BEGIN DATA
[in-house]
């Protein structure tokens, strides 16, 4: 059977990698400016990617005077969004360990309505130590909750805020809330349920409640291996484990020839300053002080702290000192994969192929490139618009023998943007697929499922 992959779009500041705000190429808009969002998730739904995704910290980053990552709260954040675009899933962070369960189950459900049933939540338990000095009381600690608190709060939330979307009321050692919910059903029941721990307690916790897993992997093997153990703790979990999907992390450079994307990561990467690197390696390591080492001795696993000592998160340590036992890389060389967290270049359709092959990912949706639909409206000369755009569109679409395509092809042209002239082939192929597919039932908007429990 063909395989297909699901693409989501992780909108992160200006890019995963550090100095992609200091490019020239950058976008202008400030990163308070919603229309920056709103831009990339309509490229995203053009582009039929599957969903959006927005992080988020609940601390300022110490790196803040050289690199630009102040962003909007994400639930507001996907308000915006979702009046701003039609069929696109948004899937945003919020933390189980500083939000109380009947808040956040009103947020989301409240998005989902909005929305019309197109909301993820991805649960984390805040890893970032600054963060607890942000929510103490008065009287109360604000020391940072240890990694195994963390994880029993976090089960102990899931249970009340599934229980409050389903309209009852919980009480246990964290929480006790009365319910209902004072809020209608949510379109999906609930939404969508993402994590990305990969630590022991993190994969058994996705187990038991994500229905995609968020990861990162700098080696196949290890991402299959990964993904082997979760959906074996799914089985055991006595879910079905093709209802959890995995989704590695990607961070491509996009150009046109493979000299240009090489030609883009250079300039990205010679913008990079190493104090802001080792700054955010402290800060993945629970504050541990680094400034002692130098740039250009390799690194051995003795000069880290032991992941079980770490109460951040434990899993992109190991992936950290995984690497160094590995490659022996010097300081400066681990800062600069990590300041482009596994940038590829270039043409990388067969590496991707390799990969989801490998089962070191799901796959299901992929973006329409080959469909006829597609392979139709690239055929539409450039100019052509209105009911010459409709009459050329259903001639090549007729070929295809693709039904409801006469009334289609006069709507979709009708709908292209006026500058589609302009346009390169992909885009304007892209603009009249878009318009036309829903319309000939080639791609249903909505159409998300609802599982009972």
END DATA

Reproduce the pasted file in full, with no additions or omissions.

[in-house]
């Protein structure tokens, strides 16, 4: 059977990698400016990617005077969004360990309505130590909750805020809330349920409640291996484990020839300053002080702290000192994969192929490139618009023998943007697929499922 992959779009500041705000190429808009969002998730739904995704910290980053990552709260954040675009899933962070369960189950459900049933939540338990000095009381600690608190709060939330979307009321050692919910059903029941721990307690916790897993992997093997153990703790979990999907992390450079994307990561990467690197390696390591080492001795696993000592998160340590036992890389060389967290270049359709092959990912949706639909409206000369755009569109679409395509092809042209002239082939192929597919039932908007429990 063909395989297909699901693409989501992780909108992160200006890019995963550090100095992609200091490019020239950058976008202008400030990163308070919603229309920056709103831009990339309509490229995203053009582009039929599957969903959006927005992080988020609940601390300022110490790196803040050289690199630009102040962003909007994400639930507001996907308000915006979702009046701003039609069929696109948004899937945003919020933390189980500083939000109380009947808040956040009103947020989301409240998005989902909005929305019309197109909301993820991805649960984390805040890893970032600054963060607890942000929510103490008065009287109360604000020391940072240890990694195994963390994880029993976090089960102990899931249970009340599934229980409050389903309209009852919980009480246990964290929480006790009365319910209902004072809020209608949510379109999906609930939404969508993402994590990305990969630590022991993190994969058994996705187990038991994500229905995609968020990861990162700098080696196949290890991402299959990964993904082997979760959906074996799914089985055991006595879910079905093709209802959890995995989704590695990607961070491509996009150009046109493979000299240009090489030609883009250079300039990205010679913008990079190493104090802001080792700054955010402290800060993945629970504050541990680094400034002692130098740039250009390799690194051995003795000069880290032991992941079980770490109460951040434990899993992109190991992936950290995984690497160094590995490659022996010097300081400066681990800062600069990590300041482009596994940038590829270039043409990388067969590496991707390799990969989801490998089962070191799901796959299901992929973006329409080959469909006829597609392979139709690239055929539409450039100019052509209105009911010459409709009459050329259903001639090549007729070929295809693709039904409801006469009334289609006069709507979709009708709908292209006026500058589609302009346009390169992909885009304007892209603009009249878009318009036309829903319309000939080639791609249903909505159409998300609802599982009972």